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Doja Cat Apologized To Plini After Being Accused Of Using His Music Without Credit Or Permission


Doja Cat and drama go together like peanut butter and jelly.

Doja Cat flooded Australian guitarist Plini Roessler-Holgate, professionally known as Plini, DMs with apologies after he tweeted about her not giving credit or asking permission to use his music in her MTV EMA performance of "Say So."

This all stems from Doja Cat's rock-inspired performance at last month's EMA awards. Fans of Plini noticed that she used parts of his 2016 hit song, "Handmade Cities," in her performance.

Of course, fans being fans, started talking about it in the Youtube comments and alerted Plini that Doja Cat had "stolen" his music.

What really grabbed my attention about this story was Plini's initial response to the hoopla. Plini posted on his Instagram, "The lack of prior communication about it or proper credit upon release is disappointing but not particularly surprising in a sector of the industry that is usually more interested in clout than creativity (it's being sorted now, but would have been cooler a million views ago)."

What "sector" could he be referring to...hmmm? I don't like that, even if there is some truth to the statement. I guess he could be referring to Pop music since Doja Cat is considered a multi-genre artist.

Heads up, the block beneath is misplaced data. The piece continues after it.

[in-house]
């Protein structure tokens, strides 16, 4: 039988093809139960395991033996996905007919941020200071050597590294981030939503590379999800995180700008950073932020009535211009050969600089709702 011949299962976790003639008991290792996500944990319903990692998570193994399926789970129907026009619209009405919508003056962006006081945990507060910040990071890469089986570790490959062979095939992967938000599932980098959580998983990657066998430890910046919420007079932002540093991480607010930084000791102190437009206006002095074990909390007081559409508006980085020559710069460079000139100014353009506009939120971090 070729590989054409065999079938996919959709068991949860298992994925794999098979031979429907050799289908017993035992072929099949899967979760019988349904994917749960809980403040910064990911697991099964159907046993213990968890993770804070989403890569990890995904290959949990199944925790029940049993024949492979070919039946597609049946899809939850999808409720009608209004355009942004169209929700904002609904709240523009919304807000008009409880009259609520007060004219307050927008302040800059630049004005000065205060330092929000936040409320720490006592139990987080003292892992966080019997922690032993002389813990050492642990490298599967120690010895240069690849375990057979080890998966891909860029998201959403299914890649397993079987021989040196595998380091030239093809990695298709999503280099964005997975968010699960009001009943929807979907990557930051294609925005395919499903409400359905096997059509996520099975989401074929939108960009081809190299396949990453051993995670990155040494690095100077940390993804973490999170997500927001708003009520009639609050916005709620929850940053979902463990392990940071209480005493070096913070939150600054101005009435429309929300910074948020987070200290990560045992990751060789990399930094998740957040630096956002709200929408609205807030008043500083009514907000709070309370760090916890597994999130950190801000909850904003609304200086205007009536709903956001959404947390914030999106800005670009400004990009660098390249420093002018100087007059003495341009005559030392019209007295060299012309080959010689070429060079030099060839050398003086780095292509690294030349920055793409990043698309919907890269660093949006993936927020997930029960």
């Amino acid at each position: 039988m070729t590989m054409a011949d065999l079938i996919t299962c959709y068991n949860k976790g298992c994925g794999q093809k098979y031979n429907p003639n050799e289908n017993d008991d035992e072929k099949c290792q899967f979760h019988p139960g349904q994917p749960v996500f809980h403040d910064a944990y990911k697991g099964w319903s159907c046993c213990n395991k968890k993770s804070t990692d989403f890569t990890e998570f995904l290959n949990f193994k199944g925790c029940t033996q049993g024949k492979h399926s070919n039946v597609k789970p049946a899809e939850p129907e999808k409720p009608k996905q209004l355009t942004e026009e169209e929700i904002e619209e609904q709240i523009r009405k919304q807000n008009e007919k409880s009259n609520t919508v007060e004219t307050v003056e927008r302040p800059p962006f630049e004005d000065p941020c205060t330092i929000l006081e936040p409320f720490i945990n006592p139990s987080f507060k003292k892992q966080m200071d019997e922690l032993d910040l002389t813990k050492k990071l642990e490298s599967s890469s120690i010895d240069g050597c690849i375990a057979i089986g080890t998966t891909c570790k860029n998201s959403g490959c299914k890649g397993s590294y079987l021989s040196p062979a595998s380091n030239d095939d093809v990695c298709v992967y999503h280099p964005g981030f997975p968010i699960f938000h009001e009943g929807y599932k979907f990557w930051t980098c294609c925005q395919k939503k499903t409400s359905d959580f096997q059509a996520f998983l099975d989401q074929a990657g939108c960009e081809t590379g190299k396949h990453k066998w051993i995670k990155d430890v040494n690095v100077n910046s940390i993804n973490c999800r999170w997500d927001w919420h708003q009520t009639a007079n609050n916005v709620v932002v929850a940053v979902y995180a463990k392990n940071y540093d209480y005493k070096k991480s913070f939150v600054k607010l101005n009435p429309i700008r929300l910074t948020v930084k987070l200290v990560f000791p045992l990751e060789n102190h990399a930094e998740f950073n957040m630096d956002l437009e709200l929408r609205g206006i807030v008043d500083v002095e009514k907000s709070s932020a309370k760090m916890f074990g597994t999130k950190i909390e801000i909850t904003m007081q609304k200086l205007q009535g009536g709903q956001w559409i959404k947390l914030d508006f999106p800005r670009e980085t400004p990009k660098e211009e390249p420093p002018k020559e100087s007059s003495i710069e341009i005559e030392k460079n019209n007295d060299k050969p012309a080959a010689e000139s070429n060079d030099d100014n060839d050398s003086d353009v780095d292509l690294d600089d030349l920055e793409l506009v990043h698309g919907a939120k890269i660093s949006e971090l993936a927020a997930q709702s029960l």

Now, mind you, this all happened in November. It's now a story again because Plini, who dropped a new album, was asked about the drama in an interview with Music Radar.

Plini is now brushing off all the drama telling MR, "I made a comment on Twitter, not really accusing anyone of anything but just because I thought it was funny… and then it turned into this whole thing. I suppose the fans really did all the work; they had all the outrage on my behalf.

When asked what happened in the end, Plini revealed he woke up flooded with voice messages in his DMs from Doja Cat.

Via Music Radar:

"It turns out the Musical Director of that performance had been inspired by it, and some of the band knew about

it beforehand, thinking it was cool that the riff was getting used. Which must have been an honest mistake, not perhaps realizing it could have been an issue in some way; that's what I like to think because I like to assume the best. And then it eventually made its way to Doja Cat...

"The best part of all this is that I woke up one day with a string of voice messages from her in my DMs, saying sorry and that she wished she'd known about all of this and wished they could have credited me properly, and also praising my song and thanking me for being nice about it.

"I thought about that and realized it was the number one strangest thing that's happened to me in my career. One of the biggest pop stars is messaging me an apology because someone kinda ripped my music for her live performance. Life is so fucking weird (laughs). As far as I'm concerned, it's a great story."


I think it's cool that Doja Cat did not allow her ego to get in the way of her admitting she was wrong and apologizing.


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